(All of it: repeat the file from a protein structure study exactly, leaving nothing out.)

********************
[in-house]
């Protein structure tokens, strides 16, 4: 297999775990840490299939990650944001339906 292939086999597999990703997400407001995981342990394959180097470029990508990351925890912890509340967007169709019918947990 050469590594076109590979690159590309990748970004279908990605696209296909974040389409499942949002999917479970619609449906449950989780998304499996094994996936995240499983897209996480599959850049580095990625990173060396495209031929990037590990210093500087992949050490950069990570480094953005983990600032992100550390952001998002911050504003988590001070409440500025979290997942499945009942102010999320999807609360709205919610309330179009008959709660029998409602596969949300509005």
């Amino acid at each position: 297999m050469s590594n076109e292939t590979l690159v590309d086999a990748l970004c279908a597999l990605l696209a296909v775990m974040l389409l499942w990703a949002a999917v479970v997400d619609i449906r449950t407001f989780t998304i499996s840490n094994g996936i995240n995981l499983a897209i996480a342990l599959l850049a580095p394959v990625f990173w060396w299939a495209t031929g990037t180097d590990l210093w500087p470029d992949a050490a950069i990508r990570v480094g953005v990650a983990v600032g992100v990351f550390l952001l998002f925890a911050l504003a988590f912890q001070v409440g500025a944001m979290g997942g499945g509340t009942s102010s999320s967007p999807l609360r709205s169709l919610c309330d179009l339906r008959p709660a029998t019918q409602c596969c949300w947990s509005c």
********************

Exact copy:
[in-house]
């Protein structure tokens, strides 16, 4: 297999775990840490299939990650944001339906 292939086999597999990703997400407001995981342990394959180097470029990508990351925890912890509340967007169709019918947990 050469590594076109590979690159590309990748970004279908990605696209296909974040389409499942949002999917479970619609449906449950989780998304499996094994996936995240499983897209996480599959850049580095990625990173060396495209031929990037590990210093500087992949050490950069990570480094953005983990600032992100550390952001998002911050504003988590001070409440500025979290997942499945009942102010999320999807609360709205919610309330179009008959709660029998409602596969949300509005």
């Amino acid at each position: 297999m050469s590594n076109e292939t590979l690159v590309d086999a990748l970004c279908a597999l990605l696209a296909v775990m974040l389409l499942w990703a949002a999917v479970v997400d619609i449906r449950t407001f989780t998304i499996s840490n094994g996936i995240n995981l499983a897209i996480a342990l599959l850049a580095p394959v990625f990173w060396w299939a495209t031929g990037t180097d590990l210093w500087p470029d992949a050490a950069i990508r990570v480094g953005v990650a983990v600032g992100v990351f550390l952001l998002f925890a911050l504003a988590f912890q001070v409440g500025a944001m979290g997942g499945g509340t009942s102010s999320s967007p999807l609360r709205s169709l919610c309330d179009l339906r008959p709660a029998t019918q409602c596969c949300w947990s509005c």